Flashcards in H. Pylori Deck (23):
What is H. pylori?
A gram negative rod found on the luminal surface of gastric epithelium. Its prominent flagella facilitate its penetration into the mucous layer of the stomach
Why can H. pylori exist in the highly acidic stomach?
it produces urease which converts the urea present in gastric juices to ammonia and CO2. This increases the pH of the stomach
Name the 3 gastric diseases H.pylori has been found to be a cofactor in
1. duodenal and gastric ulcers
2. gastric cancer
3. MALT lymphoma
What changes in the stomach are associated with duodenal ulcer in patients with H. pylori?
- Antral predominant diffuse gastritis
- increased acid
- increased gastrin
What changes in the stomach are associated with gastric ulcers or gastric cancer caused by H. pylori?
- Corpus predominant multifocal atrophic gastritis
- decreased acid
- increased gastrin
What bacterial virulence factors of H. pylori are associated with carcinogenesis?
- cagA and vac A genes are associated with increased carcinogenesis
- cagA causes neutrophil recruitment and inflammation
What % of those infected with H. pylori develop gastric cancer?
only 1-3% however, 95% of patients burg gastric cancer have H. pylori
What % of patients with H. pylori have PUD?
- 90% of duodenal ulcers are associated with H. pylori
- 70-80% of gastric ulcers
Why is H. pylori eradication important in PUD?
- improves healing of ulcers
- reduces rebreeding rates (if GIB as presentation)
- 95-98% of duodenal ulcers heal with H. pylori treatment vs. 85-95% with acid suppression alone
- 85% of gastric ulcers vs 60% with acid suppression alone
What extra-GI diseases are associated with H. pylori?
idiopathic iron deficiency anaemia
How does H. pylori cause gastric and duodenal ulcers?
1. depletion of astral D cell somatostatin
2. increased gastrin secretion by G cells and histamine secretion by ECL cells (lack of negative feedback from somatostatin)
3. increased gastrin and histamine stimulates acid release by gastric parietal cells
4. increased acid leads to metaplasia and ulcer formation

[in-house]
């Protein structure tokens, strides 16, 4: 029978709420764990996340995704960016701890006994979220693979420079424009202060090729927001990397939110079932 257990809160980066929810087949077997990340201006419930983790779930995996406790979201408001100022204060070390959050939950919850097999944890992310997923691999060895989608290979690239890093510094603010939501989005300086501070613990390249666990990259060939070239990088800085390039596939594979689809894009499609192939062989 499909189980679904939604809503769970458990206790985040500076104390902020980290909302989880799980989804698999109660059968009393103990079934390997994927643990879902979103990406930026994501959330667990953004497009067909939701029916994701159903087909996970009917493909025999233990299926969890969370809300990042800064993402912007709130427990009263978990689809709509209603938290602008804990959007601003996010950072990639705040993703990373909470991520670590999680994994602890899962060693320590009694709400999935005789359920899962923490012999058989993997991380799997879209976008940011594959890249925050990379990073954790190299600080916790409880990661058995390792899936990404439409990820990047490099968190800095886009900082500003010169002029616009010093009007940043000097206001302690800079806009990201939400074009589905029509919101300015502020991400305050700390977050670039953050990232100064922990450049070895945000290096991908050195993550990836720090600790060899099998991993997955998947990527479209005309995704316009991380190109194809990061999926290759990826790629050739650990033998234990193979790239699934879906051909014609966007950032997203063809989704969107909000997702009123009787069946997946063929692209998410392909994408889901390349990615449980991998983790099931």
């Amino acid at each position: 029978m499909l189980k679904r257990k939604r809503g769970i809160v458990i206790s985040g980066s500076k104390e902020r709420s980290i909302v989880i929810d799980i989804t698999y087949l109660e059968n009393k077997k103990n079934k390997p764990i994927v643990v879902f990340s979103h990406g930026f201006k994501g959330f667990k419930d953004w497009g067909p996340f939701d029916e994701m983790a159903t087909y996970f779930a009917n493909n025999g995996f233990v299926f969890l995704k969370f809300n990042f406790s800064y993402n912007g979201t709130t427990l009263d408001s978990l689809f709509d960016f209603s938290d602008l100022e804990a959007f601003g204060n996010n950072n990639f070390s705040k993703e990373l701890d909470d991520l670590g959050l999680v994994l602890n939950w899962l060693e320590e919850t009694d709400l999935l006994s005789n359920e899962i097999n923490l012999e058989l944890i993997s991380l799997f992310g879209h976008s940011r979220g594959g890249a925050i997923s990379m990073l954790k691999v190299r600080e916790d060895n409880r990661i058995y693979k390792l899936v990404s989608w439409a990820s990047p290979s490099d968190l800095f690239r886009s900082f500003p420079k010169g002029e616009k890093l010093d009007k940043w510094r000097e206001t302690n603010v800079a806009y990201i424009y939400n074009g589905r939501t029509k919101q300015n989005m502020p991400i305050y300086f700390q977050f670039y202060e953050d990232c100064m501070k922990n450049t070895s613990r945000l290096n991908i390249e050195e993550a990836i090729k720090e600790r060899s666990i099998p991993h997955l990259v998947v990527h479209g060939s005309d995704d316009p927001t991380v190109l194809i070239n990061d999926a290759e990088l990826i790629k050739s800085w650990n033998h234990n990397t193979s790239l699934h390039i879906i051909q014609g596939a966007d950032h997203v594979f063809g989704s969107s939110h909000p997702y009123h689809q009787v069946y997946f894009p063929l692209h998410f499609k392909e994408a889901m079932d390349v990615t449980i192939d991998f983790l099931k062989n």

What different tests can be done to detect H. pylori?
Serology - HP specific IgG
HP stool Ag
C13 urea breath test
Rapid urease - CLO test
What are the pros and cons of HP serology?
sens/spec only 80-85%
unreliable in low prevalence areas
cannot use to test for eradication post treatment as IgG levels persist for 6-12 months
What are the pros and cons of the HP stool Ag test?
sens, spec good - 94% and 91% respectively
affected by PPI, H2 antagonists and ABs - must withheld for 2-4 weeks
What are the pros and cons of the C13 urea breath test?
most reliable non-invasive test
- sens and spec 98%
affected by PPI, H2 antagonists and ABs - withheld for 2-4 weeks
What is the CLO test, what are its pros and cons?
biopsy placed in urea containing medium
urease from H. pylori converts urea -> ammonia and medium changes colour
sens spec 90-95% - improved with multiple biopsies
What is the standard initial treatment for H. pylori?
Triple therapy for 10 days
* Metronidazole if penicillin allergic
What is the standard treatment for triple therapy failure?
this is first line therapy in high Clarithromycin resistance areas (>15%)
What is the main reason for treatment failure with triple therapy?
Clarithromycin +/- Metronidazole resistance
Who should be tested for H. pylori?
Patients with dyspepsia
FH of stomach cancer
high risk ethnic groups for gastric cancer
- japanese, Chinese, Korean, Russians
Long-term NSAID/Aspirin use
partners of treatment failures
Who should be tested after treatment to ensure eradication?
- H. pylori associated ulcer
- persistent dyspepsia after treatment
- H. pylori associated MALT
- post resection for early gastric cancer
What is MALT?
Low grade B cell lymphoma strongly associated with H. pylori infection
- HP virulence genes play little role (compared to gastric cancer)